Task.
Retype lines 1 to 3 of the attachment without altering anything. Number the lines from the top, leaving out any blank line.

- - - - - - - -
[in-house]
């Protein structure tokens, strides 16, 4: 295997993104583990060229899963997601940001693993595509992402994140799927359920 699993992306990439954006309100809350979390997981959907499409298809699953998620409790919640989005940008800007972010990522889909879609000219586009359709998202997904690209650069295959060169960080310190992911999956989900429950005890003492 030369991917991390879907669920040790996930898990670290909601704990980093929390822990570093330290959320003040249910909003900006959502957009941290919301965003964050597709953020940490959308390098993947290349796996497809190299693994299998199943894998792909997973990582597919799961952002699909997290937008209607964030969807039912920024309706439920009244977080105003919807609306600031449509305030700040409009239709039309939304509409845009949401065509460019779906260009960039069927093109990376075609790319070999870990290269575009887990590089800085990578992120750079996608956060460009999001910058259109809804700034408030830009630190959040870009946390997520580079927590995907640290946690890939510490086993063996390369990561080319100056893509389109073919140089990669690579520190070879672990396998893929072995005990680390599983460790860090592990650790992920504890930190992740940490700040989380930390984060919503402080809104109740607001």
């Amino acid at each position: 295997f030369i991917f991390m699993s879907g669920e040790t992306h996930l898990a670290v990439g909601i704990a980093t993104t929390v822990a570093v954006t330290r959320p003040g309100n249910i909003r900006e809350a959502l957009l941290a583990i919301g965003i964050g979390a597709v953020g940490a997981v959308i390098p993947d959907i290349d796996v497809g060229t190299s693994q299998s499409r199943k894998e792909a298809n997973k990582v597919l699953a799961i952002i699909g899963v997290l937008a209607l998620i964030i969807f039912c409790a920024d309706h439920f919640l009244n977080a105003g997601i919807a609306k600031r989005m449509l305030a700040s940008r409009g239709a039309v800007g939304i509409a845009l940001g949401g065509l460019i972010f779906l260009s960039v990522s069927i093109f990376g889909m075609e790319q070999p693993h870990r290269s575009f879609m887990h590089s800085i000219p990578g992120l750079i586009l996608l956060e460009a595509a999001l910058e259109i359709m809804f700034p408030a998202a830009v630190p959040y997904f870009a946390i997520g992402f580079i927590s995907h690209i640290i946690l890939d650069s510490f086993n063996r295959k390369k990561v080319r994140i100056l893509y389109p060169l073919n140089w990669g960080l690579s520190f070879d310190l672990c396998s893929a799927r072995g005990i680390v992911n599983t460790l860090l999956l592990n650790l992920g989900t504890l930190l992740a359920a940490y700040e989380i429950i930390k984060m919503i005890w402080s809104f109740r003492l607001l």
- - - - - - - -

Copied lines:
[in-house]
């Protein structure tokens, strides 16, 4: 295997993104583990060229899963997601940001693993595509992402994140799927359920 699993992306990439954006309100809350979390997981959907499409298809699953998620409790919640989005940008800007972010990522889909879609000219586009359709998202997904690209650069295959060169960080310190992911999956989900429950005890003492 030369991917991390879907669920040790996930898990670290909601704990980093929390822990570093330290959320003040249910909003900006959502957009941290919301965003964050597709953020940490959308390098993947290349796996497809190299693994299998199943894998792909997973990582597919799961952002699909997290937008209607964030969807039912920024309706439920009244977080105003919807609306600031449509305030700040409009239709039309939304509409845009949401065509460019779906260009960039069927093109990376075609790319070999870990290269575009887990590089800085990578992120750079996608956060460009999001910058259109809804700034408030830009630190959040870009946390997520580079927590995907640290946690890939510490086993063996390369990561080319100056893509389109073919140089990669690579520190070879672990396998893929072995005990680390599983460790860090592990650790992920504890930190992740940490700040989380930390984060919503402080809104109740607001």
């Amino acid at each position: 295997f030369i991917f991390m699993s879907g669920e040790t992306h996930l898990a670290v990439g909601i704990a980093t993104t929390v822990a570093v954006t330290r959320p003040g309100n249910i909003r900006e809350a959502l957009l941290a583990i919301g965003i964050g979390a597709v953020g940490a997981v959308i390098p993947d959907i290349d796996v497809g060229t190299s693994q299998s499409r199943k894998e792909a298809n997973k990582v597919l699953a799961i952002i699909g899963v997290l937008a209607l998620i964030i969807f039912c409790a920024d309706h439920f919640l009244n977080a105003g997601i919807a609306k600031r989005m449509l305030a700040s940008r409009g239709a039309v800007g939304i509409a845009l940001g949401g065509l460019i972010f779906l260009s960039v990522s069927i093109f990376g889909m075609e790319q070999p693993h870990r290269s575009f879609m887990h590089s800085i000219p990578g992120l750079i586009l996608l956060e460009a595509a999001l910058e259109i359709m809804f700034p408030a998202a830009v630190p959040y997904f870009a946390i997520g992402f580079i927590s995907h690209i640290i946690l890939d650069s510490f086993n063996r295959k390369k990561v080319r994140i100056l893509y389109p060169l073919n140089w990669g960080l690579s520190f070879d310190l672990c396998s893929a799927r072995g005990i680390v992911n599983t460790l860090l999956l592990n650790l992920g989900t504890l930190l992740a359920a940490y700040e989380i429950i930390k984060m919503i005890w402080s809104f109740r003492l607001l």